Moscow is “fearful of long-term sanctions,” he told CNN. “We are advocating for confiscating their assets, and doing everything possible to stop buying Russian oil and gas.”

Despite the fact that Western allies have already imposed harsh sanctions, the prime minister warned that the price of the Russian ruble remained largely stable and that it was proof that “for the time being, Putin and his people were able to change the fiscal policy, monetary policy, financial policy in such a way that they are immune to the sanctions to some extent ... at least for the next several months.”

“For the next weeks and the next couple of months, Russia is prepared for this war. I’m not so sure if the West, if the United States, the European Union and NATO are as prepared. … Our public opinion will get tired of this war,” he said. 

Morawiecki also warned that while the “Ukrainians are fighting with lionhearts,” the West needs to urgently increase its supply of weaponry into the country, making a direct appeal to the United States to "act quickly, please act quickly as they [Ukraine] are fighting for our values, our universal values."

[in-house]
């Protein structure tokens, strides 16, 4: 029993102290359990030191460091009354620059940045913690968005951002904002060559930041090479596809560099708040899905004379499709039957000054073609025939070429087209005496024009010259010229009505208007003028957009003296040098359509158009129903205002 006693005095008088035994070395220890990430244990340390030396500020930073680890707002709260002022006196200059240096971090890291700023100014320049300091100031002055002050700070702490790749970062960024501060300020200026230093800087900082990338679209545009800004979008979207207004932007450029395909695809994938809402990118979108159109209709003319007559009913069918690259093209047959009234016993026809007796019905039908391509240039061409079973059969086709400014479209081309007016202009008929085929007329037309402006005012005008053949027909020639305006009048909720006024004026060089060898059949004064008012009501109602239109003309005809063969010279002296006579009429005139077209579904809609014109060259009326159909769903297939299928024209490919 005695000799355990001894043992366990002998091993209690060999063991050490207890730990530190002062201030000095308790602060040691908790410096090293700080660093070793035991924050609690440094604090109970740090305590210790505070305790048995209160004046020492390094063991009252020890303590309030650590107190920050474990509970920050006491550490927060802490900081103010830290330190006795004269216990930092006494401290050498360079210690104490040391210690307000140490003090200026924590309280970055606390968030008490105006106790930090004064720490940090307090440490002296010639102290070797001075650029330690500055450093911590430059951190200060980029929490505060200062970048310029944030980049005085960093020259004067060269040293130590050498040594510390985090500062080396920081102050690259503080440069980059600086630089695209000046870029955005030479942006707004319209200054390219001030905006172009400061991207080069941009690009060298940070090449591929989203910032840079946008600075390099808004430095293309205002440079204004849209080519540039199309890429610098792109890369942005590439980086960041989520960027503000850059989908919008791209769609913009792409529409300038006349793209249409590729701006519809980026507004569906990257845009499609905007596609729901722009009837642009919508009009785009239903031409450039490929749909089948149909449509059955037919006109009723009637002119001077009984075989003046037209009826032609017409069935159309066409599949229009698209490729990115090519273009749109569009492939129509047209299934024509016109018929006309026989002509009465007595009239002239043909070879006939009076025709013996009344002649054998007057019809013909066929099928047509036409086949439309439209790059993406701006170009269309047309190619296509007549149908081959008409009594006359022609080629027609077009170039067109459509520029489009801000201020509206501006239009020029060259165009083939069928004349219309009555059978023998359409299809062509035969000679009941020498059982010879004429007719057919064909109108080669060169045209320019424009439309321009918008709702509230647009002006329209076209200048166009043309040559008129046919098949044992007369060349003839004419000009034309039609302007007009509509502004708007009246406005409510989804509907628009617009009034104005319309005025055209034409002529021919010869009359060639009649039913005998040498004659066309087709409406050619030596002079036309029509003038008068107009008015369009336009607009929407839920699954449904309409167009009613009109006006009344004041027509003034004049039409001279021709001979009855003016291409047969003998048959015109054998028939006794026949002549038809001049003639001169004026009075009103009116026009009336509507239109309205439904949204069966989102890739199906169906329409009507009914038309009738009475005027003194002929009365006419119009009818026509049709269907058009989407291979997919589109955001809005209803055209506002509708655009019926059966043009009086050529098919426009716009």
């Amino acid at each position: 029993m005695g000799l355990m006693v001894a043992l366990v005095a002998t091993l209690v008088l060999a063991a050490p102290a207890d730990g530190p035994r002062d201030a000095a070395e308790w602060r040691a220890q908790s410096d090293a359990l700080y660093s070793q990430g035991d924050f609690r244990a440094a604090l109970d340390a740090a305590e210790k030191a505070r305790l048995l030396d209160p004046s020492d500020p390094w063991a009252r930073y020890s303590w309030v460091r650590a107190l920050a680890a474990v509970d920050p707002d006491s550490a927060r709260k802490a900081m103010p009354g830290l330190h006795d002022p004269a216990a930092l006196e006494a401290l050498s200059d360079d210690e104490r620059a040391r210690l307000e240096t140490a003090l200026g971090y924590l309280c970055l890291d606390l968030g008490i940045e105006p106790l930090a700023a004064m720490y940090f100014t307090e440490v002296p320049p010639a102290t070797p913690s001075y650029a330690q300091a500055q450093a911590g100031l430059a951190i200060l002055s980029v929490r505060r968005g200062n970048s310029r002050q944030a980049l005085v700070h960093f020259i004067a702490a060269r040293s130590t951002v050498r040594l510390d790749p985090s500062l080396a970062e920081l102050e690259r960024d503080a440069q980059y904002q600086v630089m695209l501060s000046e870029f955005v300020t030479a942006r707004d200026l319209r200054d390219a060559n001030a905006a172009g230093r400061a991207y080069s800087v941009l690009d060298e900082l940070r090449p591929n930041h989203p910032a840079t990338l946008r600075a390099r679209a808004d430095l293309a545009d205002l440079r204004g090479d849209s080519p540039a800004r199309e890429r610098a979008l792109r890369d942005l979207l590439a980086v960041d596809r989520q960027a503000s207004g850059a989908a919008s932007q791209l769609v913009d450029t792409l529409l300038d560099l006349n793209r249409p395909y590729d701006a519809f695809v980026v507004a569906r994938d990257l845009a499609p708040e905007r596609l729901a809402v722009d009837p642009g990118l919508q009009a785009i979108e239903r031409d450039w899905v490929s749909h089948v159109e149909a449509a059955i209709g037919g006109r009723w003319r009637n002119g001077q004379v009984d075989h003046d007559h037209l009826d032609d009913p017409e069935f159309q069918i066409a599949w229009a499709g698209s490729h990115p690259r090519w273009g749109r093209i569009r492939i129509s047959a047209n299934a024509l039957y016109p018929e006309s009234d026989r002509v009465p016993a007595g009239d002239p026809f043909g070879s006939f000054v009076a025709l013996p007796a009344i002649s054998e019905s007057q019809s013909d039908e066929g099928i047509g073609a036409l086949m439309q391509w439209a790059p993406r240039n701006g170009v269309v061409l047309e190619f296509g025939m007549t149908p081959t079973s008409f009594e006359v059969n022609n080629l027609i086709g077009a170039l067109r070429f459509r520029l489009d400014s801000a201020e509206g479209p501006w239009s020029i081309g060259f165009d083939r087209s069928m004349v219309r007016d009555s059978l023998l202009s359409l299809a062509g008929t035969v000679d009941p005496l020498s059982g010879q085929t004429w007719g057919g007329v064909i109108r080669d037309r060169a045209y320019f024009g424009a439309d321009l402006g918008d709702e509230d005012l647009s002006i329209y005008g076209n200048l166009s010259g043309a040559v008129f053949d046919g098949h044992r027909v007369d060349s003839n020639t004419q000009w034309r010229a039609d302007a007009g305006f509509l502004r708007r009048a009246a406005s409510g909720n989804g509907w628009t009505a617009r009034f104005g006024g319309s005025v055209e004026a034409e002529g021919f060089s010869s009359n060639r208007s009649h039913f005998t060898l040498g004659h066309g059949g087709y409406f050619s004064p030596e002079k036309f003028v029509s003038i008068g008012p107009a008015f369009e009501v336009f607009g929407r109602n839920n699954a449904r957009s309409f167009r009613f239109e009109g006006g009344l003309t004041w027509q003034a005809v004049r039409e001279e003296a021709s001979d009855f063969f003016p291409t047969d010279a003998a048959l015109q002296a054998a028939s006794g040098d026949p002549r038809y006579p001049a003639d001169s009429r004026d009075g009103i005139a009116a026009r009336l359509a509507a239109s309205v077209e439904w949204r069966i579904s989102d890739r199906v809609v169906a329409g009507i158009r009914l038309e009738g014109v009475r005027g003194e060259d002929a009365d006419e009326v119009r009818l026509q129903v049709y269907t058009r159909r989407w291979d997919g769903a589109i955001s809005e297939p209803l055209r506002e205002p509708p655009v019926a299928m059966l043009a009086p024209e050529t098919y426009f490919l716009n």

“We have to help Ukrainians to defend their country as quickly as possible. Our days is their hours, our weeks [are] their days; they need weapons here and now. … Russia is a big country, a big country of lots of commodities, raw materials, resources … They have a big army. This is why they can again and again regroup and reorganize,” he added.  

11:54 a.m. ET, March 31, 2022

Russia is focusing strikes on four areas, including Kyiv, US defense official says

From CNN's Ellie Kaufman

A destroyed market in Chernihiv, Ukraine, is seen on Wednesday.
A destroyed market in Chernihiv, Ukraine, is seen on Wednesday. (AP)

Russian forces continue to focus their strikes on Ukraine in four areas, including the capital city of Kyiv, a senior US defense official told reporters Thursday.

According to the official, the airstrikes Russians are launching are focused on:

  • Kyiv
  • Chernihiv
  • Izyum (to the south of Kharkiv)
  • The Donbas region